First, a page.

The 420-acre estate of El Potrerillo was an integral part of a substantial land holding that belonged to the Jesuit Estancia of Alta Gracia until 1918 when the famous Argentine novelist Enrique Larreta purchased it. Larreta and his family loved the El Potrerillo estancia and its delightful climate and later built an impressive two-storey main house in the typical Spanish colonial style.
Larreta’s grandson, Ignacio Zuberbuhler, inherited the property, and in 1995, with the help of his sons, he began a family project to create a world-class golf resort and country club. “Though they did have the help of two Argentine designers, Angel Reartes and Marcos Capdepont, the Zuberbuhlers were instrumental in the routing of the course and even shaped the greens and bunkers themselves.” Wrote Tom Doak in The Confidential Guide to Golf Courses (Volume 2). “For better and for worse, the course is a family design as much as any I’ve seen.”
Listed by Doak in “The Gourmet’s Choice” alongside Cypress Point, Seminole and Teeth of the Dog, as one of his eighteen favourite courses in The Americas (Winter Destinations), El Potrerillo de Larreta has received the highest possible review ratings in our golf courses section since we first listed the layout in 2013.
Javier Pintos, our Argentina Correspondent, has played here at Alta Gracia on numerous occasions: “The course was designed by local architects but as devoted golfers and great players, Javier and Alejandro have been improving the course and the experience every year. We bring our “La Copa Molitor” Ryder Cup format competition here every year and the experience just gets better every time as the course matures and the maintenance improves. The new clubhouse and the hotel offer the highest quality experience not only for golfers, but also for non-golfers. You can bring your wife and she will be very happy while you spend some time on the course.”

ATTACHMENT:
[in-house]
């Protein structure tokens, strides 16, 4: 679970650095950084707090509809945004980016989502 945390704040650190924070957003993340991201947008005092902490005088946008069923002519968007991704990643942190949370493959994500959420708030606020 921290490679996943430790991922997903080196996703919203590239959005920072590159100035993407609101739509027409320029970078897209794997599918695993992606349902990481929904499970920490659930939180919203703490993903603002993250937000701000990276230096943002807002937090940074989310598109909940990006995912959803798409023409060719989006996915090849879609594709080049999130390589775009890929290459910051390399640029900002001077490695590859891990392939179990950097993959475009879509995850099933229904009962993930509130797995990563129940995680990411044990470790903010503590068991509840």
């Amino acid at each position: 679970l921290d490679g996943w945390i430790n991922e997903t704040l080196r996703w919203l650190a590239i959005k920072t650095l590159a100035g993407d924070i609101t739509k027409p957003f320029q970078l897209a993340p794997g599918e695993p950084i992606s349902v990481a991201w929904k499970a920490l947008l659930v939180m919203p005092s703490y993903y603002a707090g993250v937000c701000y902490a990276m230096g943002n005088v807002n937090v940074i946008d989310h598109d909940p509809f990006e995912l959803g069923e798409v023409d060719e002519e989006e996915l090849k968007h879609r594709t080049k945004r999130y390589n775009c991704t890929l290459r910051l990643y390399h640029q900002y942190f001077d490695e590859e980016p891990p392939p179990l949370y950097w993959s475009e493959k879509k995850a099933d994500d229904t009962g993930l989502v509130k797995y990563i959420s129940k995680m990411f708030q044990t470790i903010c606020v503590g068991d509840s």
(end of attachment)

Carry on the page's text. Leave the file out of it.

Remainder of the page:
“The course works because the estancia is an almost perfect piece of land for golf” continues Tom Doak. “There are several valleys just wide enough for a fairway to run between the hills, and they merge together as they run to the lower part of the property to provide a good transition from one to another without having to climb up and over the ridges in between. This is one of the most natural routings I’ve seen.”
“Indeed, I like the routing of the course so much that I can overlook the fact that the greens shaping and bunkering adds nothing at all to the course… it’s the only course listed among our favourites that doesn’t have an excellent set of greens. If it did, it would be one of the best courses in the world, instead of just one of the best in South America.”
A couple of streams come into play at more than half the holes on the card and the meandering waters are first confronted at the par five 2nd, where both the drive and the approach shot have to negotiate the first creek as it twice cuts across the fairway between tee and green. A similar scenario occurs again at the par four 6th, par five 8th and par four 11th holes.
“The Zuberbuhlers are very good golfers,” Tom Doak goes on to say, “and they were excited rather than repelled by all of the forced carries over streams that would be required by the ground… fourteen times all told! Most architects would have told them to soften this aspect of the course, which makes it quite difficult for the lesser player, but instead the family embraced the challenge and made that part of the course’s character.”
“Could the layout be improved? Of course!” says Javier. "Some cross-bunkers could be removed and in some places fewer trees would not only give better views but also more width. Is it that good? Yes! It’s definitely a must play for every golfer wishing to complete the greatest courses in the world. Is it worth a golf trip? Absolutely!”
We’ll let Tom Doak have the final word. “It is one of the most comfortable retreats one could hope to find, and it would likely be the first place I’d take my wife if I go back to Argentina someday, secure in the knowledge that the golf course wouldn’t be too hard for her… because she doesn’t play the game.”